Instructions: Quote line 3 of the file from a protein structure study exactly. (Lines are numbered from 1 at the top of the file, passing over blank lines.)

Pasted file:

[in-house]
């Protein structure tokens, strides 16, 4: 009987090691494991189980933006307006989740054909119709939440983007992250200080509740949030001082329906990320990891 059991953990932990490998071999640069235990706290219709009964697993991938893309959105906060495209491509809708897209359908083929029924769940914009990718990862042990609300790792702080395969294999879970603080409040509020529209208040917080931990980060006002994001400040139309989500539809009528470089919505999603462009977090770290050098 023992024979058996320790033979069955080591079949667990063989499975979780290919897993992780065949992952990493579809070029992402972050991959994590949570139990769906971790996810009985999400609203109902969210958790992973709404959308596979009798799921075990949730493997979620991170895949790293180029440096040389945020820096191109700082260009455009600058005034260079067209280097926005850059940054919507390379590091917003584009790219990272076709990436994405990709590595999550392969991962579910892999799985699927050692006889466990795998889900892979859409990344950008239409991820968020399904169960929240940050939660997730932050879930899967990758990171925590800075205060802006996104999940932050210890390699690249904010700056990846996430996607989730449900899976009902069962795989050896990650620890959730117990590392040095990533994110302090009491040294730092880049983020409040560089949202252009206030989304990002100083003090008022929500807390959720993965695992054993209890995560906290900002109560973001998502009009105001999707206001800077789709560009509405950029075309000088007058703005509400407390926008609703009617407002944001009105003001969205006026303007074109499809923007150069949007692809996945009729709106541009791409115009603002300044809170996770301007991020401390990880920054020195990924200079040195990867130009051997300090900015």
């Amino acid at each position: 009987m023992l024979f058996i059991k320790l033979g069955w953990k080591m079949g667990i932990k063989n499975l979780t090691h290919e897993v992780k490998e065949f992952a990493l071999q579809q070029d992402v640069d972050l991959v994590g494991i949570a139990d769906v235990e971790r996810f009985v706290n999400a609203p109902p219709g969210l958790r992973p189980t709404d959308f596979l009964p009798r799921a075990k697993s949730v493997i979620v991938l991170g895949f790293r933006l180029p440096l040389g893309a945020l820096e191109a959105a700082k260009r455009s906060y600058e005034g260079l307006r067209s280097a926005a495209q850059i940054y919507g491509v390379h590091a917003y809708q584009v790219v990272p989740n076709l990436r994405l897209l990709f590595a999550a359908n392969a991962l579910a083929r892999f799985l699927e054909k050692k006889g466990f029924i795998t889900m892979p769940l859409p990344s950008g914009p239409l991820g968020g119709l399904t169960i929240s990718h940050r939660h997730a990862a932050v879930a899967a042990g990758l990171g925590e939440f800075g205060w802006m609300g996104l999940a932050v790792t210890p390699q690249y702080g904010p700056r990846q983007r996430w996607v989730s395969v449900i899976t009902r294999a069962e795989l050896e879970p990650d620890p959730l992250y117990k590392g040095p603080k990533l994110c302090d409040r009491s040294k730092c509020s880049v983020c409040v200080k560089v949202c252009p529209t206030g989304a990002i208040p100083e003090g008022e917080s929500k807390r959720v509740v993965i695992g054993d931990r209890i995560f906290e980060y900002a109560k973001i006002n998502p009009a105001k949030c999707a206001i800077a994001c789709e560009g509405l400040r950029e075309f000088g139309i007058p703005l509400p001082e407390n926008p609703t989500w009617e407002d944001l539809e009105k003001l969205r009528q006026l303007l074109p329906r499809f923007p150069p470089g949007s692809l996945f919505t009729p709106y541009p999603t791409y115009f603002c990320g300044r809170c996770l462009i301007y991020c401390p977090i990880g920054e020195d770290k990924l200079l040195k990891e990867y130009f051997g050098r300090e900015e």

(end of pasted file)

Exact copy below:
């Amino acid at each position: 009987m023992l024979f058996i059991k320790l033979g069955w953990k080591m079949g667990i932990k063989n499975l979780t090691h290919e897993v992780k490998e065949f992952a990493l071999q579809q070029d992402v640069d972050l991959v994590g494991i949570a139990d769906v235990e971790r996810f009985v706290n999400a609203p109902p219709g969210l958790r992973p189980t709404d959308f596979l009964p009798r799921a075990k697993s949730v493997i979620v991938l991170g895949f790293r933006l180029p440096l040389g893309a945020l820096e191109a959105a700082k260009r455009s906060y600058e005034g260079l307006r067209s280097a926005a495209q850059i940054y919507g491509v390379h590091a917003y809708q584009v790219v990272p989740n076709l990436r994405l897209l990709f590595a999550a359908n392969a991962l579910a083929r892999f799985l699927e054909k050692k006889g466990f029924i795998t889900m892979p769940l859409p990344s950008g914009p239409l991820g968020g119709l399904t169960i929240s990718h940050r939660h997730a990862a932050v879930a899967a042990g990758l990171g925590e939440f800075g205060w802006m609300g996104l999940a932050v790792t210890p390699q690249y702080g904010p700056r990846q983007r996430w996607v989730s395969v449900i899976t009902r294999a069962e795989l050896e879970p990650d620890p959730l992250y117990k590392g040095p603080k990533l994110c302090d409040r009491s040294k730092c509020s880049v983020c409040v200080k560089v949202c252009p529209t206030g989304a990002i208040p100083e003090g008022e917080s929500k807390r959720v509740v993965i695992g054993d931990r209890i995560f906290e980060y900002a109560k973001i006002n998502p009009a105001k949030c999707a206001i800077a994001c789709e560009g509405l400040r950029e075309f000088g139309i007058p703005l509400p001082e407390n926008p609703t989500w009617e407002d944001l539809e009105k003001l969205r009528q006026l303007l074109p329906r499809f923007p150069p470089g949007s692809l996945f919505t009729p709106y541009p999603t791409y115009f603002c990320g300044r809170c996770l462009i301007y991020c401390p977090i990880g920054e020195d770290k990924l200079l040195k990891e990867y130009f051997g050098r300090e900015e």